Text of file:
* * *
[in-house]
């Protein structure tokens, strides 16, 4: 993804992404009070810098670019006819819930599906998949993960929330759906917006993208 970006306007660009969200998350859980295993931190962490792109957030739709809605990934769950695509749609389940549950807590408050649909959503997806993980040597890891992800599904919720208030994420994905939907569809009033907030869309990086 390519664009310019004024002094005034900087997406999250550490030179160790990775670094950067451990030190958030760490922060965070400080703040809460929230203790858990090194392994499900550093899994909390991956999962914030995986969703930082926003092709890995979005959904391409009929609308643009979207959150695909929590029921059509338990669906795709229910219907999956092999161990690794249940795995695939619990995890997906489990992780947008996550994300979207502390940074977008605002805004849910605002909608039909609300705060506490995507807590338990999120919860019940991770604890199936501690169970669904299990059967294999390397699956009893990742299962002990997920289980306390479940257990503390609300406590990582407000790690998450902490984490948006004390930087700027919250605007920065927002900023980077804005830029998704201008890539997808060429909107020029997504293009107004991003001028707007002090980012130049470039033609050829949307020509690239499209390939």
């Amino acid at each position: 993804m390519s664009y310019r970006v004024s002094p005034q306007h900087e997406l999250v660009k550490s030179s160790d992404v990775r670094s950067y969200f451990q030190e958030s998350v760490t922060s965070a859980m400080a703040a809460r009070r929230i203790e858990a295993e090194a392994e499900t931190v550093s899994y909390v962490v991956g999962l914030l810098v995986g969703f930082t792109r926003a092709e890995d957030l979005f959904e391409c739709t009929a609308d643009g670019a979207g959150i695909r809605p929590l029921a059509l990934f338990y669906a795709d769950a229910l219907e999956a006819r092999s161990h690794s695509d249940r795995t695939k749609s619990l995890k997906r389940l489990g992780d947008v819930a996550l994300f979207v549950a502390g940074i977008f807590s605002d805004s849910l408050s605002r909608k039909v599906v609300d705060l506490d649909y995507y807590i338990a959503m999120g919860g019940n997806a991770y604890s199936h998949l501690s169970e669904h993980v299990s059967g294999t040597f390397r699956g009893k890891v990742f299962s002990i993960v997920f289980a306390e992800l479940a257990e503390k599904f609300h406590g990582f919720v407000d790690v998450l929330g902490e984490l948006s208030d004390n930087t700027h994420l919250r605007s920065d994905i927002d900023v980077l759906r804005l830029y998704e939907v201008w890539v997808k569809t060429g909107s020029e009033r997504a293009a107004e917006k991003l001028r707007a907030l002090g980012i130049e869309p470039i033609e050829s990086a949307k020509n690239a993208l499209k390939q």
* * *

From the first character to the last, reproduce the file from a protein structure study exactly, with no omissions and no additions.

[in-house]
């Protein structure tokens, strides 16, 4: 993804992404009070810098670019006819819930599906998949993960929330759906917006993208 970006306007660009969200998350859980295993931190962490792109957030739709809605990934769950695509749609389940549950807590408050649909959503997806993980040597890891992800599904919720208030994420994905939907569809009033907030869309990086 390519664009310019004024002094005034900087997406999250550490030179160790990775670094950067451990030190958030760490922060965070400080703040809460929230203790858990090194392994499900550093899994909390991956999962914030995986969703930082926003092709890995979005959904391409009929609308643009979207959150695909929590029921059509338990669906795709229910219907999956092999161990690794249940795995695939619990995890997906489990992780947008996550994300979207502390940074977008605002805004849910605002909608039909609300705060506490995507807590338990999120919860019940991770604890199936501690169970669904299990059967294999390397699956009893990742299962002990997920289980306390479940257990503390609300406590990582407000790690998450902490984490948006004390930087700027919250605007920065927002900023980077804005830029998704201008890539997808060429909107020029997504293009107004991003001028707007002090980012130049470039033609050829949307020509690239499209390939």
């Amino acid at each position: 993804m390519s664009y310019r970006v004024s002094p005034q306007h900087e997406l999250v660009k550490s030179s160790d992404v990775r670094s950067y969200f451990q030190e958030s998350v760490t922060s965070a859980m400080a703040a809460r009070r929230i203790e858990a295993e090194a392994e499900t931190v550093s899994y909390v962490v991956g999962l914030l810098v995986g969703f930082t792109r926003a092709e890995d957030l979005f959904e391409c739709t009929a609308d643009g670019a979207g959150i695909r809605p929590l029921a059509l990934f338990y669906a795709d769950a229910l219907e999956a006819r092999s161990h690794s695509d249940r795995t695939k749609s619990l995890k997906r389940l489990g992780d947008v819930a996550l994300f979207v549950a502390g940074i977008f807590s605002d805004s849910l408050s605002r909608k039909v599906v609300d705060l506490d649909y995507y807590i338990a959503m999120g919860g019940n997806a991770y604890s199936h998949l501690s169970e669904h993980v299990s059967g294999t040597f390397r699956g009893k890891v990742f299962s002990i993960v997920f289980a306390e992800l479940a257990e503390k599904f609300h406590g990582f919720v407000d790690v998450l929330g902490e984490l948006s208030d004390n930087t700027h994420l919250r605007s920065d994905i927002d900023v980077l759906r804005l830029y998704e939907v201008w890539v997808k569809t060429g909107s020029e009033r997504a293009a107004e917006k991003l001028r707007a907030l002090g980012i130049e869309p470039i033609e050829s990086a949307k020509n690239a993208l499209k390939q």